The crescent of the new moon rose but the light cast was dimmed by the trees.  Though the leaves were those of spring and small, the trees were crowded.  Kristan heard a rustling.  The wind or an animal, he thought.  The small light cast by the crescent moon cast shadows.
“Hoy.”  The shout startled him.  Someone leaped from one of the trees and knocked him from the horse.  The animal squealed.
Kristan was unable to free his sword.  His attackers slashed with knives.  He was able to land a few blows before something hit his head so hard he was dazed.  He collapsed and held his breath.
The thieves grabbed his pack and began to rummage in the contents.  He was glad he had thought to hide his coins.
“What’s this?”
“Amber and a large chunk.”  Suddenly one of the men screamed.  “No.”
The amber globe fell to the ground.  The men ran.  Moonlight illuminated the globe and the shimmer around the sphere appeared to grow.  Kristen tried to get to his knees.  His head felt as thought he’d been spinning for he couldn’t believe what he thought he saw.

Wednesday, May 28, 2014

Wednesday's Writer's Tip - Writing The Fiction Series by Karen S. Wiesner

For the next few weeks I'll be talking about writing series. The book was written by a friend and we've had lively discussions about writing series versus trilogies. I happen to like series and following the growth and development of characters over the years of their lives. I've been reading one science fiction series for years and am up to book 15 and hoping for more.

Series fascinate people and often are planned but sometimes happen because a writer finishes the story and the character, or another character in the book demands their own story. Sometimes it's the world that holds a fascination for the writer and the reader.

The benefits for the writer are interesting when they turn to writing a series. If the series becomes popular, there is an audience waiting for the next book in the series. There is also for the writer a knowing of the character and showing the character changing or developing, or not. Some series characters remain the same during the books of the series. This is often seen in mystery series where the hero or heroine remains the same. A new case is what turns the writer to write another story featuring this character.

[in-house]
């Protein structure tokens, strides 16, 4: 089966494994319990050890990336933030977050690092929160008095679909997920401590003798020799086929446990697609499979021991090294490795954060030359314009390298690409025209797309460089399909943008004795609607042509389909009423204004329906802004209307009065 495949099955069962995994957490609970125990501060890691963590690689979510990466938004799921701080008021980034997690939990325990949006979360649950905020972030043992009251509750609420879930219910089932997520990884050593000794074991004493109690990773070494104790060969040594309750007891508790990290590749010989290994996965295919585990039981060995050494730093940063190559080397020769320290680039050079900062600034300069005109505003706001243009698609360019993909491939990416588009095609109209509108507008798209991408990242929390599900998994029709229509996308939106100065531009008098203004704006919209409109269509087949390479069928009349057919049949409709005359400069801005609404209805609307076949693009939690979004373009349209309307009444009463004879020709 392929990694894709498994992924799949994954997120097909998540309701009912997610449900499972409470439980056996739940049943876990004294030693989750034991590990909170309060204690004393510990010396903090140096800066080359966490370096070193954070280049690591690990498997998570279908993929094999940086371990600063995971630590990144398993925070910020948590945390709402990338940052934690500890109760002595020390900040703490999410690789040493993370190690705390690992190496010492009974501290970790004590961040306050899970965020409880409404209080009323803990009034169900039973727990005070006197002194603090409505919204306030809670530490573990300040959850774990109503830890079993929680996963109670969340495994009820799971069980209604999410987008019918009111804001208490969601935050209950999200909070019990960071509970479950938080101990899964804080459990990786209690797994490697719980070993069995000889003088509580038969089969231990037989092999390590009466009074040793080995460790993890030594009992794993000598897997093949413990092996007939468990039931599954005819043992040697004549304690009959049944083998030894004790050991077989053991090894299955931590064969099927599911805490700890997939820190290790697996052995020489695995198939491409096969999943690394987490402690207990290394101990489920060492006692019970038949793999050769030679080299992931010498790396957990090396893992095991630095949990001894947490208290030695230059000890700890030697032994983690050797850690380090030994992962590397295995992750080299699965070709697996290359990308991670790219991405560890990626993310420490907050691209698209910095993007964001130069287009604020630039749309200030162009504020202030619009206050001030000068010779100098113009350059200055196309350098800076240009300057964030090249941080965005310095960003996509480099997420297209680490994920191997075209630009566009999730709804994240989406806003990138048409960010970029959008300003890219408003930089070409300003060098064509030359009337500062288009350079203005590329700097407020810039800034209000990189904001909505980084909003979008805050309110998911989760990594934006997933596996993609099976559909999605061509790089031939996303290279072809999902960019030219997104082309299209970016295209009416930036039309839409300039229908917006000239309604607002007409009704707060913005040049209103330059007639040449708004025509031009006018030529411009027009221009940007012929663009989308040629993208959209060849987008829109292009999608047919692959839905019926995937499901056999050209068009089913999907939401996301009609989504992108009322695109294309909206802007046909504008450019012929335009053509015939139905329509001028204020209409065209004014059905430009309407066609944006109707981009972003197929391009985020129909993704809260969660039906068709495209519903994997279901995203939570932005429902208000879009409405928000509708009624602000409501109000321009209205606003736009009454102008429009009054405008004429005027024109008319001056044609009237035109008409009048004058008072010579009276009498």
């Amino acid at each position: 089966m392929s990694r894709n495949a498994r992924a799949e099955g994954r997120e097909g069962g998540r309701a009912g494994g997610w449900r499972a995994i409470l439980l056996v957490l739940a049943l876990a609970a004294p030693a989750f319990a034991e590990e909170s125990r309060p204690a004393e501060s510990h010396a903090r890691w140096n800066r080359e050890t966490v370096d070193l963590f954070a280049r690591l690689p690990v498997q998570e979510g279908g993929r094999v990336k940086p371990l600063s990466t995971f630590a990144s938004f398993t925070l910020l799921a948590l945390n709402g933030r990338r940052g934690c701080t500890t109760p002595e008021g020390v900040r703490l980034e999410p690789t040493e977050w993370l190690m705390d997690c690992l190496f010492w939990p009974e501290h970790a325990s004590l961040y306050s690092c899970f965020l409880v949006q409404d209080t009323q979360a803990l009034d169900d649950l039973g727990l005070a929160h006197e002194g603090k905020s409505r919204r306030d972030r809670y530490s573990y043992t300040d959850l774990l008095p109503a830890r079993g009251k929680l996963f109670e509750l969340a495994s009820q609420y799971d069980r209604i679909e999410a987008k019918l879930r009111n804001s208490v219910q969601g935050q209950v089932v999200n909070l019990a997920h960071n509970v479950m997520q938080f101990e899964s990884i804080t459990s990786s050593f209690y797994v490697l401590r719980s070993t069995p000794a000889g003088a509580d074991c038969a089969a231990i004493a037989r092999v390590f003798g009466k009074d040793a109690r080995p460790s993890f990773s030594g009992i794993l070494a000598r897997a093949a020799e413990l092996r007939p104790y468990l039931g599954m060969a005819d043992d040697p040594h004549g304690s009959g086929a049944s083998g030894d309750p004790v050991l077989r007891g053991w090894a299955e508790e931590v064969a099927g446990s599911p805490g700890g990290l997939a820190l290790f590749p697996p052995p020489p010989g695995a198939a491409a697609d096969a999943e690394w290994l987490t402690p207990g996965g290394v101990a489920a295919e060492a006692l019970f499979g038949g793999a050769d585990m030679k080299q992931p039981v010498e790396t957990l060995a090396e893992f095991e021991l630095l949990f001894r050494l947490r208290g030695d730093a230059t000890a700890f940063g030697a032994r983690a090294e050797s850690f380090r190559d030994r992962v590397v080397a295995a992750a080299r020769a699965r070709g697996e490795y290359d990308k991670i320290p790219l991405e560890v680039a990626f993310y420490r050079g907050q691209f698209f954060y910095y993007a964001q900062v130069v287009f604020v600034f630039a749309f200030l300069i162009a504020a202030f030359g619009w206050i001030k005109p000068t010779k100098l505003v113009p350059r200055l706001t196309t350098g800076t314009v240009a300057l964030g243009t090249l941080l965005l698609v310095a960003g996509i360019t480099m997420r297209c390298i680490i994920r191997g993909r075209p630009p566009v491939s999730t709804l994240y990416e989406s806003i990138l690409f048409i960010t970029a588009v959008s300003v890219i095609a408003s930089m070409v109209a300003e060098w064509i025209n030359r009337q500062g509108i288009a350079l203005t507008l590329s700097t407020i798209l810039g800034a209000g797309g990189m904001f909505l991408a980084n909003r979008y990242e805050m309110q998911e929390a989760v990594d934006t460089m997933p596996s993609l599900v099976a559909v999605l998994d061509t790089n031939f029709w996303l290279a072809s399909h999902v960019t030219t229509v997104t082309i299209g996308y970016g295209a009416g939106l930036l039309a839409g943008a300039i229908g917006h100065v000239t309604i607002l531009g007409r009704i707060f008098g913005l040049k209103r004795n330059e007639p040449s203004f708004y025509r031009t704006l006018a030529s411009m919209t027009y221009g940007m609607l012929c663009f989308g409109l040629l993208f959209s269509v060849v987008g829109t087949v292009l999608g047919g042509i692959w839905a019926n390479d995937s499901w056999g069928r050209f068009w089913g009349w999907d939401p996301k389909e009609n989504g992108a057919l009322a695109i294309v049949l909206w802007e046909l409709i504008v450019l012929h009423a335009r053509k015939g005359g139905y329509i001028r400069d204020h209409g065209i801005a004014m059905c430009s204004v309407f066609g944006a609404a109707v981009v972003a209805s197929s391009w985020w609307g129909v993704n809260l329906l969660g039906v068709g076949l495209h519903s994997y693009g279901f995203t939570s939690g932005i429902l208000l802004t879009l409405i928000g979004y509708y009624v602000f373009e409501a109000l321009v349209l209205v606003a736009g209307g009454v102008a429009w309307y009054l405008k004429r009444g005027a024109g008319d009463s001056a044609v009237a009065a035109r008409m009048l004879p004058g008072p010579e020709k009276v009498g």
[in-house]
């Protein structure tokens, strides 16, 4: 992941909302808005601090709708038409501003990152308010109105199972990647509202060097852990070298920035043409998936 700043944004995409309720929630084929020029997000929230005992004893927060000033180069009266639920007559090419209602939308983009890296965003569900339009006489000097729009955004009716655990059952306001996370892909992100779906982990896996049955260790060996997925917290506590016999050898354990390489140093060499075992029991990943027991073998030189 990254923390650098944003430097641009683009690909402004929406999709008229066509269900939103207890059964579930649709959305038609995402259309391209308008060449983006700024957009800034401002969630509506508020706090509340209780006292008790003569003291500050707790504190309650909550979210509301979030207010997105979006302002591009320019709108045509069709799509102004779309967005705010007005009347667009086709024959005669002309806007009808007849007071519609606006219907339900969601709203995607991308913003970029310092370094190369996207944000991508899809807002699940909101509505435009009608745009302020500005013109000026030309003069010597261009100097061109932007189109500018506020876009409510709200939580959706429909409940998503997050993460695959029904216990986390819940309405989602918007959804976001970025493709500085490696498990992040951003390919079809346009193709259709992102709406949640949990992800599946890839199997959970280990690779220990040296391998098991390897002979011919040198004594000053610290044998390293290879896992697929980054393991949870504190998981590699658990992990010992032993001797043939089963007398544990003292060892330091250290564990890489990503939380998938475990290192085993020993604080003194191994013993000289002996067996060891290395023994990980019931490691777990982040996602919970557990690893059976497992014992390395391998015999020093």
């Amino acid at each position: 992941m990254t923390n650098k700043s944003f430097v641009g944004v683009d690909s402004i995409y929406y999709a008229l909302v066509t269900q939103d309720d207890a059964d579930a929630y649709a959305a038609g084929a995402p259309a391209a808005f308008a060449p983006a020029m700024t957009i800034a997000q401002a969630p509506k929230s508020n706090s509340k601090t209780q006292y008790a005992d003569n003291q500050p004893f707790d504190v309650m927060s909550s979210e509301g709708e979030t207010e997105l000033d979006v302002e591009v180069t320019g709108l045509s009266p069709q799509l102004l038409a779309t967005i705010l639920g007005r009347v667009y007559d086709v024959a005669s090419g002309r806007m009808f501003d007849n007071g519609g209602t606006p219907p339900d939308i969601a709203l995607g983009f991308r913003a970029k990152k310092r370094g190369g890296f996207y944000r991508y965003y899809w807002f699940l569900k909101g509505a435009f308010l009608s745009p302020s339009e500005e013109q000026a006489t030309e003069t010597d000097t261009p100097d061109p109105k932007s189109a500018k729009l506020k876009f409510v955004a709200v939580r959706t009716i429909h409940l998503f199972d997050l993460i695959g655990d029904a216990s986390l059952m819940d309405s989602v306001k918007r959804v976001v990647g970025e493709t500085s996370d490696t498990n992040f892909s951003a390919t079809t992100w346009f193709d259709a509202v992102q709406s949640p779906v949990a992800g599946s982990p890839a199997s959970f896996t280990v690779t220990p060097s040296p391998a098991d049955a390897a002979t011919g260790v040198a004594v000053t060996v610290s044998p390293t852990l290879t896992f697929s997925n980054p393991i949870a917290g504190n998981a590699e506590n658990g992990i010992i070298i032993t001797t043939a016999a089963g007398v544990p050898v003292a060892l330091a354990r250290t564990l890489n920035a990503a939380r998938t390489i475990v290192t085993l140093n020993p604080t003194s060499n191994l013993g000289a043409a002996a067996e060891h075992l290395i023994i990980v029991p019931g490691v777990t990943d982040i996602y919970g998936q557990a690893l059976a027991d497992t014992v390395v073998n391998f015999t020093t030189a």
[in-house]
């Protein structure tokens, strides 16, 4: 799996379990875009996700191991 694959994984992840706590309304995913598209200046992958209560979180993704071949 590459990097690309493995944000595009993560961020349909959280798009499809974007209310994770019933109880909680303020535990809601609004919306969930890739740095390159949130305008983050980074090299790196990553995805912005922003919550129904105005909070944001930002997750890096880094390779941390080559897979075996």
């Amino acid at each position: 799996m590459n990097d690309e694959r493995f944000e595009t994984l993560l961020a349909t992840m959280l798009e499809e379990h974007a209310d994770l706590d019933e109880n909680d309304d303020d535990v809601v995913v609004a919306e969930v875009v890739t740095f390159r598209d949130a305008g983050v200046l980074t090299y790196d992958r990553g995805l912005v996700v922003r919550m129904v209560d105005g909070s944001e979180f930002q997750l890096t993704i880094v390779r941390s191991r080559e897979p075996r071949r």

Some series show a character beginning as a young adult and moving them through the phases of life. So the kinds of series are as varied as the writers who pen them and the reader who picks a certain series to read. The series follows that age old question "What happens next?"

So if you plan to write a series, stay tuned and see what comes next.

Tuesday, May 27, 2014

Tuesday's Inspiration - A Story Is... #MFRWauthor

"A story is words strung onto paper." Dwight V. Swain   Or in this cast, the computer. Being a writer means loving words and the way they fit together to form a picture. Sometimes when searching for words a writer hast to look them up. Some writers turn to Roget's wonderful listings and others turn to etymology to find the just right word to make the story come alive.

There's a problem with loving words and looking up new ones and that's when a writer choose a new and strange word that puzzles a reader. If the meaning of the word can't be shown by the content around this word, the reader will be pulled from the story to a dictionary to find the meaning. They may never return to the story.

Another problem when finding the right word is finding a lot of words to create the picture one is striving for. Words, especially adjectives can run in strings that so overwhelm the reader in pictures the reader feels lost in a sea of words. Finding the just right word that cascades the reader to think I recognize that place, person or thing.

So choosing the right words to string onto the paper can be great fun. Making sure those words create the picture the reader will understand can be hard work. But writers love words and fitting them together.